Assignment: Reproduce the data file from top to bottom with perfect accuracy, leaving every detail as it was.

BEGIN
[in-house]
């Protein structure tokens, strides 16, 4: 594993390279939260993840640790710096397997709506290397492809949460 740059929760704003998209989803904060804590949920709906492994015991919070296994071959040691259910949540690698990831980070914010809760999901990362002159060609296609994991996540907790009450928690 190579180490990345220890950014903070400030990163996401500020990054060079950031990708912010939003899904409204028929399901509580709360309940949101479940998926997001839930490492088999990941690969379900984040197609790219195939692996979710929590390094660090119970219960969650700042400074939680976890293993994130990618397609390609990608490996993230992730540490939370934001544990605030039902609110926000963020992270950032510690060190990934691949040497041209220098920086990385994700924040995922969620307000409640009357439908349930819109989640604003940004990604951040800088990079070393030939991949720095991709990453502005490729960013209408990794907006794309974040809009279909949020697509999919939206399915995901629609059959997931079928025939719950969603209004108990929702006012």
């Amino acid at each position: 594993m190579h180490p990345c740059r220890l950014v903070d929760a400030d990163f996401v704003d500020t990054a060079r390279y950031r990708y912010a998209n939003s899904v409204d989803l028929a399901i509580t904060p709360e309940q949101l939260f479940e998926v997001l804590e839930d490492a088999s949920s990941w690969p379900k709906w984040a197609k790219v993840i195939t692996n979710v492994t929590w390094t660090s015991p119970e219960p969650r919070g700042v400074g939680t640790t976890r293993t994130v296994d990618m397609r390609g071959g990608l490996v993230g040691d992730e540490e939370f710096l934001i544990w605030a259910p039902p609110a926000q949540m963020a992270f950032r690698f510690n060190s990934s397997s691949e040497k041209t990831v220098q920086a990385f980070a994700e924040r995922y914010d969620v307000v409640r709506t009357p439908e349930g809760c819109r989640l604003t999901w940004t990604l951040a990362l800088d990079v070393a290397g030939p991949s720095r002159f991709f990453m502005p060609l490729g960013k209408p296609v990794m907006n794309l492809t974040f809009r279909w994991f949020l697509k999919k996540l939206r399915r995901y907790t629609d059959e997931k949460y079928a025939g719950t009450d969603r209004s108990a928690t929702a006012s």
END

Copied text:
[in-house]
């Protein structure tokens, strides 16, 4: 594993390279939260993840640790710096397997709506290397492809949460 740059929760704003998209989803904060804590949920709906492994015991919070296994071959040691259910949540690698990831980070914010809760999901990362002159060609296609994991996540907790009450928690 190579180490990345220890950014903070400030990163996401500020990054060079950031990708912010939003899904409204028929399901509580709360309940949101479940998926997001839930490492088999990941690969379900984040197609790219195939692996979710929590390094660090119970219960969650700042400074939680976890293993994130990618397609390609990608490996993230992730540490939370934001544990605030039902609110926000963020992270950032510690060190990934691949040497041209220098920086990385994700924040995922969620307000409640009357439908349930819109989640604003940004990604951040800088990079070393030939991949720095991709990453502005490729960013209408990794907006794309974040809009279909949020697509999919939206399915995901629609059959997931079928025939719950969603209004108990929702006012």
């Amino acid at each position: 594993m190579h180490p990345c740059r220890l950014v903070d929760a400030d990163f996401v704003d500020t990054a060079r390279y950031r990708y912010a998209n939003s899904v409204d989803l028929a399901i509580t904060p709360e309940q949101l939260f479940e998926v997001l804590e839930d490492a088999s949920s990941w690969p379900k709906w984040a197609k790219v993840i195939t692996n979710v492994t929590w390094t660090s015991p119970e219960p969650r919070g700042v400074g939680t640790t976890r293993t994130v296994d990618m397609r390609g071959g990608l490996v993230g040691d992730e540490e939370f710096l934001i544990w605030a259910p039902p609110a926000q949540m963020a992270f950032r690698f510690n060190s990934s397997s691949e040497k041209t990831v220098q920086a990385f980070a994700e924040r995922y914010d969620v307000v409640r709506t009357p439908e349930g809760c819109r989640l604003t999901w940004t990604l951040a990362l800088d990079v070393a290397g030939p991949s720095r002159f991709f990453m502005p060609l490729g960013k209408p296609v990794m907006n794309l492809t974040f809009r279909w994991f949020l697509k999919k996540l939206r399915r995901y907790t629609d059959e997931k949460y079928a025939g719950t009450d969603r209004s108990a928690t929702a006012s």